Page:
This has interesting implications for our group. We vote for the anthologies we read. We’ve learned that Judith Merril saw the genre much differently than Donald Wollheim or Gardner Dozois or Terry Carr. I’m expecting the VanderMeers to have a very unique view too. I still say the various stories are constructed with the same tools, but what writers make with them varies, and that’s reflected in editor choices, or fan’s personal preferences. I can easily see our group balkanize into Facebook groups devoted to Dozois SF or Carr SF or 1950s SF, or Military SF. John W. Campbell, Jr. really did define a certain kind of science fiction, and I think we’re learning anthology editors have distinct views too.
There is no requirement or pressure in our group for people to read the stories. We expect members to read whatever they want. But there is a certain pressure to find anthologies that people will like. It is somewhat disappointing to hear too many complaints about disappointing stories. Although I don’t want people to stop criticizing stories. I believe we all like learning about each other’s tastes, and some stories are actually better than others. Maybe what I want is for people who love collies to not judge pugs by collie standards.
One reason we only have about a dozen members who regular read most of the stories out of over five hundred members, is the lurkers probably choose to read only what they like. It’s probably why most SF fans prefer novels over short stories, and books over magazines. There are very few readers who have eclectic tastes suited for enjoying the diversity of short stories.
We’re a short story club, and like book clubs it’s very hard to find consensus, even more so because of the nature of anthologies. I’m looking forward to the VanderMeer anthology and I’m trying to be open to what they present, however I fear a backlash. Don’t get me wrong, I’ve complained myself about reading stories I didn’t like. On the other hand, I’m getting tired of younger generations complaining about older works and writers, and older generations complaining about newer works and writers. That’s driving me to expand my reading consciousness. It doesn’t mean I don’t prefer living in the past with 1950s and 1960s science fiction, but I’m trying not to be my dad who always screamed “Turn off that goddamn noise” when I played The Beatles.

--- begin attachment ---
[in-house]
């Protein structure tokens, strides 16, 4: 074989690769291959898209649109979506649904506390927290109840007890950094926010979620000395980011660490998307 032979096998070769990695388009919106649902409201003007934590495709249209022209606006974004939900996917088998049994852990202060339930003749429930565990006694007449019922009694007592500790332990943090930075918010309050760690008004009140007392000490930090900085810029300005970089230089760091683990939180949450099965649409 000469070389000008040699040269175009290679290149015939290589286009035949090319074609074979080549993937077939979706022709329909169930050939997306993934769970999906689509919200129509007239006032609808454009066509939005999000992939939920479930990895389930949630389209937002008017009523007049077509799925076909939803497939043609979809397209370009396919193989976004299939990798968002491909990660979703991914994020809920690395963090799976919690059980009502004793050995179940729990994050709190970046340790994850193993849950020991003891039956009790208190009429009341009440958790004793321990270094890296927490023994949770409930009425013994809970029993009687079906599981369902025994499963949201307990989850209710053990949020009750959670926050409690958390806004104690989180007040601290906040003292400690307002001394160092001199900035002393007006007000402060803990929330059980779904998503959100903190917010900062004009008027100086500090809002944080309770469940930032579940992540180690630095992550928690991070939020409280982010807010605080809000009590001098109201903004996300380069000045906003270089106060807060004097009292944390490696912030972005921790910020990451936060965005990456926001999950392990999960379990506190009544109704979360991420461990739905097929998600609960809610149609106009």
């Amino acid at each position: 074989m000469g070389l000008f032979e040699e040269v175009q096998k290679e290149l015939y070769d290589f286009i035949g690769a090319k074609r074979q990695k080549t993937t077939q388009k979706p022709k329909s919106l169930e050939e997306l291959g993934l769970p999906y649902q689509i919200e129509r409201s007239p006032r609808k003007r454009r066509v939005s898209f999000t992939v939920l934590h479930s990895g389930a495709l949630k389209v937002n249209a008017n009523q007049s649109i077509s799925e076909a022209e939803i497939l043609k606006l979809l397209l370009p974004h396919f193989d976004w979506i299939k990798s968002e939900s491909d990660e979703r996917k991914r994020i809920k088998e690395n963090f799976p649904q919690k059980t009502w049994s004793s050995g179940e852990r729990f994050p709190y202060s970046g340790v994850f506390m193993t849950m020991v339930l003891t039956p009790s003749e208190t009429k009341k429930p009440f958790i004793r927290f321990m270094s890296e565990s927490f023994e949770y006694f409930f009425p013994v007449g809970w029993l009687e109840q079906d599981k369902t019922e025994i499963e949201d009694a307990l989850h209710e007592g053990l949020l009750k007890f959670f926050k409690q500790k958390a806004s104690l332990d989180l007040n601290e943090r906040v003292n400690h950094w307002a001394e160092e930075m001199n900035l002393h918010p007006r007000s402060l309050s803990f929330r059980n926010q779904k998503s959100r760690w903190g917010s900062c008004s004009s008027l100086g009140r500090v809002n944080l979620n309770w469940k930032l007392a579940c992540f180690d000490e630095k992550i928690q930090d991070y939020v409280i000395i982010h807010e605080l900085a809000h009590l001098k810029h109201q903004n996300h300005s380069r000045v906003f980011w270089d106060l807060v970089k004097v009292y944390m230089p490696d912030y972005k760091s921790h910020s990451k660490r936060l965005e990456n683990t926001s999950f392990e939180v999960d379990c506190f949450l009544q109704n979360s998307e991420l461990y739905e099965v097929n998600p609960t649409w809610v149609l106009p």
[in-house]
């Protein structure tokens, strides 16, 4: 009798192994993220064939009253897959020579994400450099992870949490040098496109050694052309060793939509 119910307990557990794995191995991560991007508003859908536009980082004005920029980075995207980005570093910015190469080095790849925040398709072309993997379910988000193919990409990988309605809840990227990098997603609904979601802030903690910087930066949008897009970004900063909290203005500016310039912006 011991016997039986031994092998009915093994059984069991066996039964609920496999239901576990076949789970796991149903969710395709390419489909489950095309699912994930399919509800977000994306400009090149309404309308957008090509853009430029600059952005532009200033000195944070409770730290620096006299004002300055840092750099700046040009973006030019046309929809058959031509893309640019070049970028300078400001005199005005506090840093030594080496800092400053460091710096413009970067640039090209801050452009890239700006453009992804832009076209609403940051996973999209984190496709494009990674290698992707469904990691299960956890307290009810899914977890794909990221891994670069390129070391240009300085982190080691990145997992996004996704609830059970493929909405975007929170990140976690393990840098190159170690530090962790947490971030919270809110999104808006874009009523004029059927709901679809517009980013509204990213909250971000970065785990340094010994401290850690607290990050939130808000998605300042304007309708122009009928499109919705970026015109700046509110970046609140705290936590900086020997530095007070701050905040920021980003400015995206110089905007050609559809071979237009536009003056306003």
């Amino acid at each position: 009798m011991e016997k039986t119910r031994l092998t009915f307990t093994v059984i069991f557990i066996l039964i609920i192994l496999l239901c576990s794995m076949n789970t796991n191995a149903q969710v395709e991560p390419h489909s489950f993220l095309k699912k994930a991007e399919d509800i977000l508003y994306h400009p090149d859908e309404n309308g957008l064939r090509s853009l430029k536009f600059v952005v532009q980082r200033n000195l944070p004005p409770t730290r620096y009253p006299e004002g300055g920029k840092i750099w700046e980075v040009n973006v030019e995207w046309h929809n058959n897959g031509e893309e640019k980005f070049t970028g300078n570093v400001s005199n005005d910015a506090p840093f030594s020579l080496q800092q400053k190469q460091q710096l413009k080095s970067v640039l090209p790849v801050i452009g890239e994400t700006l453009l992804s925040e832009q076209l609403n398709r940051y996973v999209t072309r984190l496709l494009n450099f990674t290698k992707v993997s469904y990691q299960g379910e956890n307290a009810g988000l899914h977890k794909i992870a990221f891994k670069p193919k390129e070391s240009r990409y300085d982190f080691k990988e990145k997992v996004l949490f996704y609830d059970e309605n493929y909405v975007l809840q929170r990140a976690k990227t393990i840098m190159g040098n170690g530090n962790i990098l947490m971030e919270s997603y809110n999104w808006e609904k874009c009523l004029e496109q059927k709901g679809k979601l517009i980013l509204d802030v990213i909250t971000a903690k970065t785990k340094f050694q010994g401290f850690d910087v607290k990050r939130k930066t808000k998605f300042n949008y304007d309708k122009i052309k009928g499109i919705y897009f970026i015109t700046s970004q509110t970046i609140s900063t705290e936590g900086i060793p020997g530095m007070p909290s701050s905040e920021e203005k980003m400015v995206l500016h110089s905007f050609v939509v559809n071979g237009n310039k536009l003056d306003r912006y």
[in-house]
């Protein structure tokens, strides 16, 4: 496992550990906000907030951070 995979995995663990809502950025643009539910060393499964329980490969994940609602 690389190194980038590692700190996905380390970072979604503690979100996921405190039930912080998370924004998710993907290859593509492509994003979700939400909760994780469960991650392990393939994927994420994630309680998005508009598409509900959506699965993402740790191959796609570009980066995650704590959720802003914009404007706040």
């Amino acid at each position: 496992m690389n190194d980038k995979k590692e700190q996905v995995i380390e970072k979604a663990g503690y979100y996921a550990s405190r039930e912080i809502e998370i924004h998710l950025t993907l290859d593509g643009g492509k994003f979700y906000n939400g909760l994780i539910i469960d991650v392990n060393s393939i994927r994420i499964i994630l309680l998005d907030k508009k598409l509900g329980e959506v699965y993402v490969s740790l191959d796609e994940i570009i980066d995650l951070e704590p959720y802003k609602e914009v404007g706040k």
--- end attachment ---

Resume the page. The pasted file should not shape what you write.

I believe our Facebook group offers an interesting chance to try out a lot of different kinds of science fiction built with many different tools over many generations. It’s both rewarding and enlightening.
James Wallace Harris, 8/17/21
2 thoughts on “The Tools of Science Fiction”
I wanted to address two parts of your post. One is the idea of remaining open as you age. I often hear you become more conservative as you age. In many ways I am becoming less conservative in many areas. It my mid 60’s I am realizing unless someone asks they don’t want my opinion and will not listen anyway. It is just as well because I find out I am often wrong over the long term. I am not in charge, I realize now I barely know how to manage my own life so why should I decide how someone chooses to look, identify themselves or conduct their affairs. There are of course limits but mostly if it’s not criminal it is probably not something to get worked up about.
This extends to my science fiction I read new old and in between, I just started reading Aldiss short stories and wow. I purchased the Dozois anthologies as soon as I could I did not like everything or read everything but I found lots to like. There was no obvious fantasy and a nice range of authors. In the 11th I read Jack Cady’s The Night We Buried Road Dog which appeared in the The Magazine of Fantasy & Science Fiction, January 1993. In my mind it was not SF, it was not fantasy, not urban fantasy. There was mention of ghosts but it was not horror maybe a dash of the weird tale probably not. It did remind me of a favourite author Jonathan Carroll. But what it really reminded me of was being a young man it my late teens when you had your drivers licence and you and your friends hung around rattletrap cars patching rust spots, bull s## and listening to the radio. Was it SF who cares, I remember I am not in charge of definitions. But it was a story that stuck with me and Cady and Dozois gave me that. Your post reminded me of how important that story and the value of being open was for me.
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I recently got into Brian Aldiss too.
I especially love his story, “Appearance of Life.”
Like you, I’m not in charge, and I can barely manage my own life.
Another way to look at the Dozois anthologies is to consider every story as another analogy for reality. Each author has an insight about something they want to express but can only put it into a parable of SF or fantasy.